Rethinking Basic Services Indeed, the Postal Service needs to run itself like a business, according to Brian Clancy, managing director of MergeGlobal, a financial advisory firm in Arlington, Va., that specializes in transportation and logistics. "Right now, it's operating like a corporation with one hand tied behind its back," he says. Unlike other government agencies, the Postal Service is expected to fund itself, through products and services it sells the public, instead of asking Congress for money. At the same time, however, it cannot eliminate thousands of jobs as in the private sector, because of strong union and political protections for its workers.
A simpler feat, endorsed by Potter and many others, of cutting mail service to five days a week, instead of six, seems to be almost inevitable. Potter has asked Congress for permission to eliminate Saturday mail service since so many businesses are closed that day. Others, such as Clancy, believe Saturday isn't the best day to axe, as it would mean two consecutive days without mail service. "Tuesday is typically the slowest day in the freight and shipping business anyway," Clancy says.
A move toward printing fewer physical stamps and offering more electronic ones seems certain, too. "Even though stamps are small, there's still the expense of selling them, printing them, etc.," Goodrich says. "And I would do away with special commemorative stamps." Switzerland's postal service, cited as one of the most efficient and financially healthy mail systems in the world, charges extra for traditional physical stamps with glue.
Other companies, such as Microsoft (MSFT) and Earth Class Mail, wonder why mail even needs to be a paper affair with a delivery person in the first place. Both companies are already pitching postal services around the world on Internet-based mail delivery service. Businesses or individuals would e-mail letters or documents to a secure server the postal service would maintain, which would then route them to secure—spam free—online mailboxes provided to the recipients. "Utilizing technology is the key for the Postal Service," says Prashant Malaviya, associate professor of marketing at Georgetown University's McDonough School of Business. "They need to use technlogy to differentiate themselves from the e-mail that has surpassed them."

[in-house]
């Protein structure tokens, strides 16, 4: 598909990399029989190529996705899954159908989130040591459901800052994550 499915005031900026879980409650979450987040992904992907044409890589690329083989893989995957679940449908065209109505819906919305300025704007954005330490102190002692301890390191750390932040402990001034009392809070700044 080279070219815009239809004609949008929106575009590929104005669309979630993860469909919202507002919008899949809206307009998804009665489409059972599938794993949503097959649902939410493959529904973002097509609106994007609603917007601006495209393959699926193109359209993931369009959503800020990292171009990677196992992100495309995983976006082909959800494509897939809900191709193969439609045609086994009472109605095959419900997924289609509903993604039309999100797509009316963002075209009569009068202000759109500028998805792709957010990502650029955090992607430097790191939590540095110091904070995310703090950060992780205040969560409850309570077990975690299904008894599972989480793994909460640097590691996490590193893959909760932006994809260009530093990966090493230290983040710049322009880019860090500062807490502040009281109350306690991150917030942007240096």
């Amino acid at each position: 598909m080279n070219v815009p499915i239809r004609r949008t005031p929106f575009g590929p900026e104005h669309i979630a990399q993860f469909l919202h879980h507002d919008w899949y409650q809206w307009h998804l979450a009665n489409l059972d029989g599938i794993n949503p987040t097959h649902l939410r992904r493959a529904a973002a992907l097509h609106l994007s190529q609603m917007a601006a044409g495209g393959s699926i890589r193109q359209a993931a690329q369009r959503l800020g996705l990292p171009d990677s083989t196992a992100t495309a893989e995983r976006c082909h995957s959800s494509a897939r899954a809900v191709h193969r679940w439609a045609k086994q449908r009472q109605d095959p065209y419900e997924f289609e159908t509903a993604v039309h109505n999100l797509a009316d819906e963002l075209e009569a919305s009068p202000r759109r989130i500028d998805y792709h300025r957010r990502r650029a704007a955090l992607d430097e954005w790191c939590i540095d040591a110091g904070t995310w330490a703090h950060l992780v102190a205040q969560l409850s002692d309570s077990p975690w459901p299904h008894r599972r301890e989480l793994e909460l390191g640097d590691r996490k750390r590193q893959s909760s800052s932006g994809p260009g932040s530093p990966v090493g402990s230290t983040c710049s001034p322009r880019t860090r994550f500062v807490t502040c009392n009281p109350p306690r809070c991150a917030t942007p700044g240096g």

Exploring Partnerships Potter says that while he doesn't object to expanding the Postal Service's use of Internet technology, he generally does not believe e-mail growth has caused the USPS's current deficit. "We've been managing—and managing well—the reduction in mail due to the growth of e-mail," says Potter, pointing out that the USPS has been slowly reducing its workforce since 1999, when it employed upward of 800,000 workers. In the past decade, the USPS says it has eliminated 175,000 positions.
Finally, the biggest change the U.S. Postal Service needs, say Wiener and Clancy, is opening its mail service to private enterprise delivery as a way to foster competition. "Europe has progressively allowed private companies to jump into the mail business," Clancy says. Goodrich believes partnerships with delivery services like United Parcel Service (UPS) and FedEx (FDX) for first-class and standard-mail letters are worth exploring.
Whatever reforms may come, the Postal Service has one competitive advantage no other business can claim: near-daily access to virtually every U.S. home and business. That kind of contact, and the commercial opportunities it creates beyond mail delivery, could be a lucrative attribute in the marketplace. "There's no business that goes everywhere every day like the Postal Service does," says a spokesman for Carper, "and it can be leveraged to make money."